2. Run a thin line of tacky glue around the inside of the container and drop in the plastic. Run a thin line of glue around the edge on the plastic to secure. Leave to dry.

3. Glue in place any plants, stones or creatures, and using a Fine Tip Applicator swirl tacky glue in ripples. Leave to dry. In a day or two the ripples will be clear.

This is what works so well with a simple container!


So I did all that and it was a proper fiddle as I couldn't get the exact shape, and had to push and shove it around the existing plants and twigs and fill in gaps with extra reeds, stones and weeds. What a palaver!


Anyway - it's done - I don't like it as much as the original as the planting is a bit 'busy',  but it's 'O.K'.

Thank you for looking
Robin

Monday, May 1, 2017

Moving into Talskiddy...etc...

If you've popped in and out over the years you'll have seen my miniature round houses, inspired by real ones in the village of Veryan in Cornwall. They've inspired us to create a number in all three scales for around 18 years now - but I did need to keep one! I kept 1/48th 'Talskiddy'. But an empty house is no fun!!

An empty house needs furniture and people.  No problem with the furniture because I made sure that we retained a selection of the fabulous 1/48th handcrafted items made by my husband when we retired.  Sadly I forgot the people bit, so apart from  4 or 5 'skeletons' hiding in a box,  I only have a policeman and Granny.  Hmmm - not quite right for this little house, but they'll do for now, and hopefully when the garden is abandoned for the winter I can create another little house and have fun with that too and maybe dress the 'skeletons' appropriately.

So - let's move them all in........
Sorry about the wobbly roof - must check before photographing in future!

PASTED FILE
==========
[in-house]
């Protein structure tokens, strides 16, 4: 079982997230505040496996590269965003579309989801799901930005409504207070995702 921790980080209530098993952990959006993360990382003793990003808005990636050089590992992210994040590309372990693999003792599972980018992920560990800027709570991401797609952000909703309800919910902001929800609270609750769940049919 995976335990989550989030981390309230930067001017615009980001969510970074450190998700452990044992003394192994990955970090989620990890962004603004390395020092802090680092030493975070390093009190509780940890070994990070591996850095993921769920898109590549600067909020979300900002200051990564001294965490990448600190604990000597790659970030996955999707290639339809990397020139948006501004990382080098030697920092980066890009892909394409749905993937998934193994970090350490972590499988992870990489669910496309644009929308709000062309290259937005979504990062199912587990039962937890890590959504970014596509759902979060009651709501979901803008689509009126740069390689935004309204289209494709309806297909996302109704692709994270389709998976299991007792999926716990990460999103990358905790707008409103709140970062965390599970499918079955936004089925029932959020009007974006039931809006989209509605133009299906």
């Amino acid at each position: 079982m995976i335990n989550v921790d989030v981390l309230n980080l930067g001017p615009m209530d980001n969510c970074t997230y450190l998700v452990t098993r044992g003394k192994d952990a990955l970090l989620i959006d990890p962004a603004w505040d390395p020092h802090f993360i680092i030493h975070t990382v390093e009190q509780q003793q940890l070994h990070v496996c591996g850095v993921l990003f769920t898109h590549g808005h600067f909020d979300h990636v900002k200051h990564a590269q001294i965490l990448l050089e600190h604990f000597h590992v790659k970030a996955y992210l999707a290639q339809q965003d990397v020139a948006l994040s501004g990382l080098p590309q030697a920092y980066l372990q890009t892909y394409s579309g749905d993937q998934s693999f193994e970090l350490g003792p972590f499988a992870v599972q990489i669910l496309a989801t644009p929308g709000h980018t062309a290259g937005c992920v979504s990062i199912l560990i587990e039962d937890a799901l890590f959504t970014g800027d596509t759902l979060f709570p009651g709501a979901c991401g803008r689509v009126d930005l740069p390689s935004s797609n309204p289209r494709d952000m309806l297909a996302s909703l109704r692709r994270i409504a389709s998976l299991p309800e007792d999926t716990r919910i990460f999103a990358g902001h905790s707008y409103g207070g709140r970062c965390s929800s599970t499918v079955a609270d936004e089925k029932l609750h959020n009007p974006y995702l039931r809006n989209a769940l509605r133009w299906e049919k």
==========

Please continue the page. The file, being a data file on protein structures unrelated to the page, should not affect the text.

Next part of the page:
And now to something completely different.

Back in the day - dim and distant - with a Mother who was passionate about wild flowers and was very knowledgeable.  On Good Friday we headed to The Grove, a private wood where everyone was allowed to pick primroses once a year as a local tradition. Then we all headed for the Folly path to find the first violets and finally down The Smeeths (a sunken footpath) to find the only patches of Star of Bethlehem (Ornithogalum umbellatum) in the locality.
I suspect these have now all disappeared under the plough.
Then we were off to Badbury Hill, which I've often mentioned in blogs in the past, for the Bluebells.

Star of Bethlehem
Now falling apart, Mum's much loved wild flower book.
Still relevant although it was published in 1908
Wherever I've gardened I've always had primroses and violets - Star of Bethlehem was harder to find and harder to get to survive. Now I've done it and have a healthy group of these lovely bulbs despite the best efforts of the vicious and dreadful weed Ground Elder to wipe it out. I have an ongoing war with it, Mares Tail and Bindweed. I dig them out and confess to chemical 'kill', but they still beat me!

Thank you for looking
Robin

Saturday, April 22, 2017

Definitely in Need of a Little Assistance

On the workbench is a little 1/48th house in need of furnishing......in the garden the weeds are growing faster than I can yank them out......and the conservatory is over-run with tomatoes....but at least the washing is drying in the sun!

I thought I should get back to miniatures in this blog...but you know how it goes.....